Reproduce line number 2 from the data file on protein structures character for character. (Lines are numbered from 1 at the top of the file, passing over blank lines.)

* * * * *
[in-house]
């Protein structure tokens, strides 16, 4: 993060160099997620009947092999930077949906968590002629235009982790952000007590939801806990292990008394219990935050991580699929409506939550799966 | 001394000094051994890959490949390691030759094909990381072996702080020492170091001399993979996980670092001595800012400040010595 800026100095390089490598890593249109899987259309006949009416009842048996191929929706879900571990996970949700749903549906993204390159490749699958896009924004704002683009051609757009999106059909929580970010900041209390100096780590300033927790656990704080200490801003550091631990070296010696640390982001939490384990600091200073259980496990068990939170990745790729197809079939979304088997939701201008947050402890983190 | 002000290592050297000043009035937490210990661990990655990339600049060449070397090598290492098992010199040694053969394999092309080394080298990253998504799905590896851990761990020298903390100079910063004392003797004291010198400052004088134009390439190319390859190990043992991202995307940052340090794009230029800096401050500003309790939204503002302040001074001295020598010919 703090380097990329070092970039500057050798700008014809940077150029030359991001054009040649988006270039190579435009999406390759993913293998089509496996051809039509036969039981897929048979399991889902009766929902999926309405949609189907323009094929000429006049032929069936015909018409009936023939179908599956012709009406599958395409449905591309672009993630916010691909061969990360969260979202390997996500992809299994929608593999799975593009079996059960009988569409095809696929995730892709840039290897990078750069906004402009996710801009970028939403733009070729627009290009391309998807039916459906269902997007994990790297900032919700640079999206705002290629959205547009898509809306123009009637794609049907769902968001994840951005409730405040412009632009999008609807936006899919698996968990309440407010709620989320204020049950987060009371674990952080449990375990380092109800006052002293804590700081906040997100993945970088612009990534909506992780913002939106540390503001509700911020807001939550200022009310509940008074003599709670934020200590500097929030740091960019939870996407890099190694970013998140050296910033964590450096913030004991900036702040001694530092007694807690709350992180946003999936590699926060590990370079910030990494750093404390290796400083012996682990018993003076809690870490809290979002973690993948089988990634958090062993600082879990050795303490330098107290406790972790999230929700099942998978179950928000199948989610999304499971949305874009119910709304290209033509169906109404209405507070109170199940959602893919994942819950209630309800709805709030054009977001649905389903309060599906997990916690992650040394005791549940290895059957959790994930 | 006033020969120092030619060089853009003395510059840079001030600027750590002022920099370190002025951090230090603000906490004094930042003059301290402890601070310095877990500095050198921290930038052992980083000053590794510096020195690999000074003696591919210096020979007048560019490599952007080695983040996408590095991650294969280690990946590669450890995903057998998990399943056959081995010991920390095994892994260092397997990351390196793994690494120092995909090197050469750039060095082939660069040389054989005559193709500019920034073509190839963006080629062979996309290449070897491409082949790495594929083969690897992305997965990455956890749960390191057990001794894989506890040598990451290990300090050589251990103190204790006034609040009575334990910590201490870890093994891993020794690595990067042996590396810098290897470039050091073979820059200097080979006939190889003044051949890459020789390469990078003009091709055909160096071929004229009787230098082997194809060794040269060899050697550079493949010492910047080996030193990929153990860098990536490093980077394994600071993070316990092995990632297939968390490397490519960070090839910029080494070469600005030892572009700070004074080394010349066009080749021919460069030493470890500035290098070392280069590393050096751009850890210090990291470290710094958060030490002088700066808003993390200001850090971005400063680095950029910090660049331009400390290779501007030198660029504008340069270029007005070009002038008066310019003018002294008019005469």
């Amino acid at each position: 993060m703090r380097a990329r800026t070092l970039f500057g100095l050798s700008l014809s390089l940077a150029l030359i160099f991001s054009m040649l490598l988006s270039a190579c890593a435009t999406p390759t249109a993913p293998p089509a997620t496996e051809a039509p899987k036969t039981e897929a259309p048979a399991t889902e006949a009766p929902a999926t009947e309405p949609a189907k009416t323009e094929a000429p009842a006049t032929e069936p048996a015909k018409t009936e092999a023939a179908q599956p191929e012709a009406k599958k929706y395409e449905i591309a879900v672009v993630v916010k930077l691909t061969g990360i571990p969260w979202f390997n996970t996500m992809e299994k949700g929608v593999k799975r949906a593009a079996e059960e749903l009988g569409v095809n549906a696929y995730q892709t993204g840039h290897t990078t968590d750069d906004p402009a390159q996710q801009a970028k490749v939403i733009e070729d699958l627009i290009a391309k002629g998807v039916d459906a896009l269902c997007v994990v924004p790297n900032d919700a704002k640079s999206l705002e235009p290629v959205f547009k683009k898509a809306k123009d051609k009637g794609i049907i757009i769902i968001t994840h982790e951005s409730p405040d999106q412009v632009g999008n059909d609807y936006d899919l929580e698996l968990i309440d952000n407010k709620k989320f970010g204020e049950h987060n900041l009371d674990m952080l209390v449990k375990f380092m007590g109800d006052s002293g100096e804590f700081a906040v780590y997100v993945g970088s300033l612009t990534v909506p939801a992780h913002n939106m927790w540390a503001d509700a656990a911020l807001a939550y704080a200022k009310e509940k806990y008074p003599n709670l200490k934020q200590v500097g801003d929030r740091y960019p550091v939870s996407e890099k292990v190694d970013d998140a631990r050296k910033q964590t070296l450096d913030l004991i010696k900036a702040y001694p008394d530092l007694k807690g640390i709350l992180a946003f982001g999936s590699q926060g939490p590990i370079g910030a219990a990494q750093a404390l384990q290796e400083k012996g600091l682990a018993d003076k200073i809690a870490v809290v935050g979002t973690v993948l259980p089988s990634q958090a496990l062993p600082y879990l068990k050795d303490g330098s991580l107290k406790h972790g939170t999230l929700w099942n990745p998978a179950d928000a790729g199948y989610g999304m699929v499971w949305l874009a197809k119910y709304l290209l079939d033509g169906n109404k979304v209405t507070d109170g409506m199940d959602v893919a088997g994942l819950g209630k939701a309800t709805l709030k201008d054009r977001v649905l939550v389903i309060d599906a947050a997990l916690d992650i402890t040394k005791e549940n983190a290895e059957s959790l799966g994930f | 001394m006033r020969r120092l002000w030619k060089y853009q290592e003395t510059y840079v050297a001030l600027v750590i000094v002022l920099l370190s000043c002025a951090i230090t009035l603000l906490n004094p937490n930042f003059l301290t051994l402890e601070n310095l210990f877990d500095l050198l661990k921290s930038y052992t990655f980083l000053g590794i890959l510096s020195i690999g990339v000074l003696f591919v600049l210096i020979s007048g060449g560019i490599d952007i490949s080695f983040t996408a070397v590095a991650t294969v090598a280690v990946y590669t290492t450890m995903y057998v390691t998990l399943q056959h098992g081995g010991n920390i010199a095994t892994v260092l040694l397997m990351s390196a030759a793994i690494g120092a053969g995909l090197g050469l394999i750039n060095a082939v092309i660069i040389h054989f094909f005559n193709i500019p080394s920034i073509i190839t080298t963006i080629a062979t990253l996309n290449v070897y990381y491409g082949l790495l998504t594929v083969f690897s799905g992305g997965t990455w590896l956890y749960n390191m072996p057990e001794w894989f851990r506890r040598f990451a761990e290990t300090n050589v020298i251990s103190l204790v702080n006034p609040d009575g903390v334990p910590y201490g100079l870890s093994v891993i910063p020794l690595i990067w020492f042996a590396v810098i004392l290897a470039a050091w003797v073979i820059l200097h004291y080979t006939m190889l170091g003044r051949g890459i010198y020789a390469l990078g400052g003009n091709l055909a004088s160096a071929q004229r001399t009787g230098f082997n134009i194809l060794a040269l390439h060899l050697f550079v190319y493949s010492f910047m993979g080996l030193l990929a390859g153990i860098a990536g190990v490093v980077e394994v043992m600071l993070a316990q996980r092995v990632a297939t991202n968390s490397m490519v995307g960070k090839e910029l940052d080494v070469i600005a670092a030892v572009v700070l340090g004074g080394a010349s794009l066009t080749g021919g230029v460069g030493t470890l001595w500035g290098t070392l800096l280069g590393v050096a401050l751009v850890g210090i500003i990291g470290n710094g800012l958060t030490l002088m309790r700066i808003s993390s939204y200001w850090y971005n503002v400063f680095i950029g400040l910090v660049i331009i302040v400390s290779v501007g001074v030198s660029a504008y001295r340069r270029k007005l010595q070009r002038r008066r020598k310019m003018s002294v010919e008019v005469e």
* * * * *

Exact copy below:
């Protein structure tokens, strides 16, 4: 993060160099997620009947092999930077949906968590002629235009982790952000007590939801806990292990008394219990935050991580699929409506939550799966 | 001394000094051994890959490949390691030759094909990381072996702080020492170091001399993979996980670092001595800012400040010595 800026100095390089490598890593249109899987259309006949009416009842048996191929929706879900571990996970949700749903549906993204390159490749699958896009924004704002683009051609757009999106059909929580970010900041209390100096780590300033927790656990704080200490801003550091631990070296010696640390982001939490384990600091200073259980496990068990939170990745790729197809079939979304088997939701201008947050402890983190 | 002000290592050297000043009035937490210990661990990655990339600049060449070397090598290492098992010199040694053969394999092309080394080298990253998504799905590896851990761990020298903390100079910063004392003797004291010198400052004088134009390439190319390859190990043992991202995307940052340090794009230029800096401050500003309790939204503002302040001074001295020598010919 703090380097990329070092970039500057050798700008014809940077150029030359991001054009040649988006270039190579435009999406390759993913293998089509496996051809039509036969039981897929048979399991889902009766929902999926309405949609189907323009094929000429006049032929069936015909018409009936023939179908599956012709009406599958395409449905591309672009993630916010691909061969990360969260979202390997996500992809299994929608593999799975593009079996059960009988569409095809696929995730892709840039290897990078750069906004402009996710801009970028939403733009070729627009290009391309998807039916459906269902997007994990790297900032919700640079999206705002290629959205547009898509809306123009009637794609049907769902968001994840951005409730405040412009632009999008609807936006899919698996968990309440407010709620989320204020049950987060009371674990952080449990375990380092109800006052002293804590700081906040997100993945970088612009990534909506992780913002939106540390503001509700911020807001939550200022009310509940008074003599709670934020200590500097929030740091960019939870996407890099190694970013998140050296910033964590450096913030004991900036702040001694530092007694807690709350992180946003999936590699926060590990370079910030990494750093404390290796400083012996682990018993003076809690870490809290979002973690993948089988990634958090062993600082879990050795303490330098107290406790972790999230929700099942998978179950928000199948989610999304499971949305874009119910709304290209033509169906109404209405507070109170199940959602893919994942819950209630309800709805709030054009977001649905389903309060599906997990916690992650040394005791549940290895059957959790994930 | 006033020969120092030619060089853009003395510059840079001030600027750590002022920099370190002025951090230090603000906490004094930042003059301290402890601070310095877990500095050198921290930038052992980083000053590794510096020195690999000074003696591919210096020979007048560019490599952007080695983040996408590095991650294969280690990946590669450890995903057998998990399943056959081995010991920390095994892994260092397997990351390196793994690494120092995909090197050469750039060095082939660069040389054989005559193709500019920034073509190839963006080629062979996309290449070897491409082949790495594929083969690897992305997965990455956890749960390191057990001794894989506890040598990451290990300090050589251990103190204790006034609040009575334990910590201490870890093994891993020794690595990067042996590396810098290897470039050091073979820059200097080979006939190889003044051949890459020789390469990078003009091709055909160096071929004229009787230098082997194809060794040269060899050697550079493949010492910047080996030193990929153990860098990536490093980077394994600071993070316990092995990632297939968390490397490519960070090839910029080494070469600005030892572009700070004074080394010349066009080749021919460069030493470890500035290098070392280069590393050096751009850890210090990291470290710094958060030490002088700066808003993390200001850090971005400063680095950029910090660049331009400390290779501007030198660029504008340069270029007005070009002038008066310019003018002294008019005469």